“She was like, ‘I’ve contacted the CDC, I’ve contacted the health department. I contacted many doctors in different states, I contacted many pharmacists in different states,” he said.
Until then, it doesn’t matter. His wounds have healed, the pain has subsided and he is being healed.
Stacy Lane, founder and medical director of a network of seven clinics in Pennsylvania and Ohio serving the LGBTQ community, said many of her monkeypox patients were turned away by three or four doctors. , who cannot deal with the tortuous federal rules regarding tecovirimat.
At the beginning of July, Dr. Lane saw a patient with eye damage, especially a monkeypox infection, which can lead to blindness. She tried to buy tecovirimat, but the Pennsylvania health department required her patients to have an eye exam first.
It was a Friday afternoon, and Dr. Lane didn’t want her patients to wait in a crowded emergency room, so she tried to find an ophthalmologist instead of waiting “in a very nice way.” control in the outpatient clinic. “Next Monday.
Pennsylvania dropped the diagnostic requirement, but Ohio did not.
Dr. Lane said of tecovirimat: “This doesn’t need to be withheld the way it is being held. “It would be ideal if we could get this Tpoxx treatment at local pharmacies like we can get anything else, especially as this thing continues to explode.”
Dr. Lane and others said they understand there are still questions about the drug’s safety and effectiveness in humans, but note that it has been shown to be safe in humans and has been approved by the FDA. favorable.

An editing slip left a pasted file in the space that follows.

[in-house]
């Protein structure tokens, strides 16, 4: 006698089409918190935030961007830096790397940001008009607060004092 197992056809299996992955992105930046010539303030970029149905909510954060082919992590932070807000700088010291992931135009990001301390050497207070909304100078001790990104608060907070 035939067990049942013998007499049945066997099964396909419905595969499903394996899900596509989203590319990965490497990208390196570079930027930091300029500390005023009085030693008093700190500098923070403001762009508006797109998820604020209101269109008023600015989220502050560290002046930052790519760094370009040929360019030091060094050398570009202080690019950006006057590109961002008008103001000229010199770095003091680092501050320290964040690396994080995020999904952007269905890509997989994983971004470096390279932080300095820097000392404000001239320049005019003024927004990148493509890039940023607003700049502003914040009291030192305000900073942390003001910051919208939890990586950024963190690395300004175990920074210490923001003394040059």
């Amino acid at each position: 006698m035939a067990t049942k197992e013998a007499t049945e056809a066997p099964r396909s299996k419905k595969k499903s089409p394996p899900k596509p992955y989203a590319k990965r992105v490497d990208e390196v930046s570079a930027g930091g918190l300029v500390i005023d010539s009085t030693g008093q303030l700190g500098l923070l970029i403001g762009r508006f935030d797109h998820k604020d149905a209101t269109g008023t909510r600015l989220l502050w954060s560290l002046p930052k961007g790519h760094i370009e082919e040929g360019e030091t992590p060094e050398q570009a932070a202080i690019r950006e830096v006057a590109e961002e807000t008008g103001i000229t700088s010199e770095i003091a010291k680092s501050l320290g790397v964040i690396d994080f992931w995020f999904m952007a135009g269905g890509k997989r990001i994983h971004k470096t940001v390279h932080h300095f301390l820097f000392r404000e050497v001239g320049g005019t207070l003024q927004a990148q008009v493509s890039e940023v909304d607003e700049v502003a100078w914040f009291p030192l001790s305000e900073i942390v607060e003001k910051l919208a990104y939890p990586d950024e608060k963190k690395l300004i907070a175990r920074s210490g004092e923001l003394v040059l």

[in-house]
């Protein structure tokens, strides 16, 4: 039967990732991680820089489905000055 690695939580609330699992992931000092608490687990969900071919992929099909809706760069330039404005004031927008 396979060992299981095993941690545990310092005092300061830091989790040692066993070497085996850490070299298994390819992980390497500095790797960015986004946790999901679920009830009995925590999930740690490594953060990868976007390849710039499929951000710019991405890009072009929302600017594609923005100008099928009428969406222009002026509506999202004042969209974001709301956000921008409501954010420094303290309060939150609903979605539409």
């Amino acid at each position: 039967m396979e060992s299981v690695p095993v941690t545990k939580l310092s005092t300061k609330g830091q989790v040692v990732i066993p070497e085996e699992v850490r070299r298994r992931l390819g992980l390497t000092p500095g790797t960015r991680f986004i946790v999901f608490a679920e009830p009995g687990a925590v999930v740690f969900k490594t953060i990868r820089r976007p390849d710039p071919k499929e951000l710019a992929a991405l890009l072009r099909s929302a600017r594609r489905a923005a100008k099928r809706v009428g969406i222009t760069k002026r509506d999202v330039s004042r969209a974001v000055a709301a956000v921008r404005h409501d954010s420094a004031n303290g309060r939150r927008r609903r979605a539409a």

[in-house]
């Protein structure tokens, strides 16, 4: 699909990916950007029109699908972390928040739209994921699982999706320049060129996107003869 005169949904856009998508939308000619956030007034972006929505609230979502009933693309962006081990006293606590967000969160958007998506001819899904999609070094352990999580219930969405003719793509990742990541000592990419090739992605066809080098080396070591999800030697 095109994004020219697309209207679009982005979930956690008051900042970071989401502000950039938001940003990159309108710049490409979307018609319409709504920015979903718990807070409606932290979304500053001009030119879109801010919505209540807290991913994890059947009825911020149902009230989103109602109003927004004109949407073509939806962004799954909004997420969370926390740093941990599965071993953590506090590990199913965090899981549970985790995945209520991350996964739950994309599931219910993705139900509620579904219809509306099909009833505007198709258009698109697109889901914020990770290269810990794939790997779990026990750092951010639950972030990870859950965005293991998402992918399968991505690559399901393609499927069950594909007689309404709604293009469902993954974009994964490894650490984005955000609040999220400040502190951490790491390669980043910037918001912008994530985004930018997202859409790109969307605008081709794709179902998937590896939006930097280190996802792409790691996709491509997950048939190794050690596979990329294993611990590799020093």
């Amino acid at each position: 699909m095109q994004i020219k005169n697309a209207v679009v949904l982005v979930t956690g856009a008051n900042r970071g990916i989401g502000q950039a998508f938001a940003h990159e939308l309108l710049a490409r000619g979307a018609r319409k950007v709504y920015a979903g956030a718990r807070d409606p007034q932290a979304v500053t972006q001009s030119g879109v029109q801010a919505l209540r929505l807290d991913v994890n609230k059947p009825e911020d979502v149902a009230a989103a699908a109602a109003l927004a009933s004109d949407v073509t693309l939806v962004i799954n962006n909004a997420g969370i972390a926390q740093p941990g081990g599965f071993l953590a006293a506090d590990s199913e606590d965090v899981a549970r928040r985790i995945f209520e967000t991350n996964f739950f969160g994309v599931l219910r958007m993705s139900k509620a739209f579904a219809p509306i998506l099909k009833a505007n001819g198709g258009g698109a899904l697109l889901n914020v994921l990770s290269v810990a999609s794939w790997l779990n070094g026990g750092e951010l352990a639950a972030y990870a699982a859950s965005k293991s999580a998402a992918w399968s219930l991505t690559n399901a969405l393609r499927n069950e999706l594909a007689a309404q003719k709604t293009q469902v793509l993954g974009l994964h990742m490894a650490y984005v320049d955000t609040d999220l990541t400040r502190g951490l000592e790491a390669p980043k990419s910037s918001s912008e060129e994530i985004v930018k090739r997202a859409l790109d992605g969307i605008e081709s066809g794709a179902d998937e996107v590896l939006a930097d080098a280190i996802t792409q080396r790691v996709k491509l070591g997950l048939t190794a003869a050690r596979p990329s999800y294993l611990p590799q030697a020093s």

“If a drug has been approved by the FDA, any doctor can prescribe it as a label,” said Dr. Jay Varma, director of the Cornell Centers for Pandemic Prevention and Response. FDA is not authorized to regulate drug practice.”
It was a policy choice by the CDC to avoid releasing or introducing an off-label drug.
Many patients and physicians, including Dr. Lane, have reported that tecovirimat seems to dissolve skin lesions within 24 hours. No serious side effects have been reported.
Given the known and emerging evidence about the drug’s effectiveness for patients and the urgency of the outbreak, experts say there is little reason to limit access.
Dr James Lawler, Director of the University of Nebraska Center for Global Health Security, said: “I understand that there is a need for more data collection and post-marketing surveillance and everything else. “But you can do it in a way that doesn’t create barriers.”